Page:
This sounds like exactly what f = eval(parse("y -> sin(y + 10)")) does. It evaluates the definition of an anonymous function and returns a Julia function that you can call with different values of y. You simply need to change what your strings store.

For example, instead of:

code = "sin(d)"
parsed = parse(code)
for i in 1:10 
  d = randn()

you can do:

code = "d -> sin(d)"
f = eval(parse(code))
for i in 1:10 
  d = randn()

And, if you have some convention for what your input variables are named, you can of course transform "sin(d)" into "d -> sin(d)" automatically.

Also it’s worth considering whether your functions are members of a parametric class of functions. For example, \sin(\phi), \cos(\phi), \sinh(\phi) and \cosh(\phi) all belong to a 2-parameter family of functions.

Also, if you are going through all this trouble anyway, why not just create some macros to make it easy for users to generate their own code in a normal source code (*.jl) file?

I’m moving this to #usage so we can focus on how to do things with the status quo first — and then decide if we need a language extension or not.

1 Like

@rdeits, great tip! I didn’t know that kind of eval power. I’m new in Julia, I was using Python, that has very slow running time comparing with Julia.

In fact, when I run eval outside loop to produce a anonymous function, everything works like a charm. Thanks for sharing your experience. It much faster than previous solutions.

To encompass all my needs, I generate a function that changes a value from a global variable.

To create an anonymous function from string:

s = "() -> global x = rnd()"
func = eval(parse(s))

To uses that function:

So it’s possible to read this in a Excel cell, process and read its contents in a variable.

However there is one important remaining issue:

The speed (even with a great improve from previous situation)

Eval only works in global scope, that is slower than local scope. Besides, eval(parse(code)) use, even out of main loop, is much slower than direct anonymous function.

Using direct anonymous function stored in array (to be fair) is around 8.6x faster than eval use.

I don’t know why this happens. Maybe the eval(parse(string)) don’t generate real machine code like a direct function. Maybe this code uses LLVM format.

Always it’s possible change source code programmatically, but it’s not very practical. (I could use a source file as an include). It’s more intuitive and easy read cells from Excel file, change the string to make some sintaxes fixes and compile (eval(parse(s))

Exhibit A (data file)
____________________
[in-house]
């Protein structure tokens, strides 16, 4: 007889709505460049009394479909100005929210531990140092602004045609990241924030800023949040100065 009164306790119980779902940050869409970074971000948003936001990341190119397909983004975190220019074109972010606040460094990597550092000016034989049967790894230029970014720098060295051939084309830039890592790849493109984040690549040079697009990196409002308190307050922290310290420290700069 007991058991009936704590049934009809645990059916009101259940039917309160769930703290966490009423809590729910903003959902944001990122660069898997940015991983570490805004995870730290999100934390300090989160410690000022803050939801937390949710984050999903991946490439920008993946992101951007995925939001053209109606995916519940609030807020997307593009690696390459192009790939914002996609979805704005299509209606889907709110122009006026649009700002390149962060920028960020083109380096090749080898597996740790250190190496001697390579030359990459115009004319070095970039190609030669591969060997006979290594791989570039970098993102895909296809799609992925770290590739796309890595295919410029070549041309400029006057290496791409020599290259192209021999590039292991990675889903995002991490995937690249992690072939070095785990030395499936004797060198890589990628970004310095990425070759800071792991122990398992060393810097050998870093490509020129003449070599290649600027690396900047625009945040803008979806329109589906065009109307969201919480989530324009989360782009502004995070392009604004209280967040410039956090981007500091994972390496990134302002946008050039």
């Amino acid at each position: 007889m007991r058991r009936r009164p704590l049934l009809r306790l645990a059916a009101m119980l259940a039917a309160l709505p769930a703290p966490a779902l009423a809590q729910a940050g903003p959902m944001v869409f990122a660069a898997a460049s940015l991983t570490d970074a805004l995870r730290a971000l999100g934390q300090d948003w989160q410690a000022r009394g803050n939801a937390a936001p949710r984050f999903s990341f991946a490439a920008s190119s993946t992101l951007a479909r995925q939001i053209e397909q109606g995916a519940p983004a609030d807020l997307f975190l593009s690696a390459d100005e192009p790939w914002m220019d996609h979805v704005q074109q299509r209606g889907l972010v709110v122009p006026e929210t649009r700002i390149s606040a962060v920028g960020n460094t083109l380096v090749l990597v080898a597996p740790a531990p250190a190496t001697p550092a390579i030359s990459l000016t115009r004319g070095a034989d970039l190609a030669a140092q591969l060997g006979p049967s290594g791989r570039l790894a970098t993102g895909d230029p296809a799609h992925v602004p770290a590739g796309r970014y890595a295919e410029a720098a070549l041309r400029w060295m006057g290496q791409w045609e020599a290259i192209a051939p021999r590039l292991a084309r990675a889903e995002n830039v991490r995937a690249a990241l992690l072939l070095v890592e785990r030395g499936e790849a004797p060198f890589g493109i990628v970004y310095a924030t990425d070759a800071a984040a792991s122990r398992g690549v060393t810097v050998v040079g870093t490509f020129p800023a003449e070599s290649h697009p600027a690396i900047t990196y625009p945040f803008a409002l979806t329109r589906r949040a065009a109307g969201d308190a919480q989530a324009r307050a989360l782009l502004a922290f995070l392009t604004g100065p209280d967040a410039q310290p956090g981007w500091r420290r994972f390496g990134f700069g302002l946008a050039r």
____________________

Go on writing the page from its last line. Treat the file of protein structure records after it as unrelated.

However, maybe it’s better to do it, because the speed advantage is still big.

How many different global variables are the functions changing?
Why do they need to be globals?
Instead, could you maybe pass a mutable struct to the functions?
i.e. (str) -> (str.x = rnd())
Also, instead of always compiling the strings, use a Dict to point to the functions.

mutable struct MyStruct ; x::Float64 ; str::String ; z::Complex{Float64} ; end
const funtab = Dict{String, Function}()
const mystr = MyStruct(1.0, "foo", 5im)
# When you read the Excel files, you do:
funtab[str] = eval(parse(str))
# and to call the function, then simply:

Inspired in @rdeits, I’ve redone the initial tests improved, using type annotation in formal parameter part:

y = 0; z = 0
const iter = 1000000
const niter = 10000
fu = eval(parse("(z) -> exp(z)"))  # Type annotation here is irrelevant

function compiled()
 local x::Float64 = 45
 local i::Int64
 local res::Float64
 local ini::Float64 = time()
 local f::Function = (x::Float64) -> exp(x) # Type annotation for local variables is irrelevant
 for i = 1:iter
   res = f(rand())  # f()
 println("Compiled => Elapsed Time: ", @sprintf("%0.3f",(time()-ini)/iter * 1000000), " microseconds")
 # println(x," . ",res);

function evalOutLoop()
 global z
 global fu
 local i::Int64
 local res::Float64
 local ini::Float64 = time()
 for i = 1:iter
   res = fu(rand())
 println("EvalOutLoop => Elapsed Time: ", @sprintf("%0.3f",(time()-ini)/iter * 1000000), " microseconds")

function evalInLoop()
 global y
 local i::Int64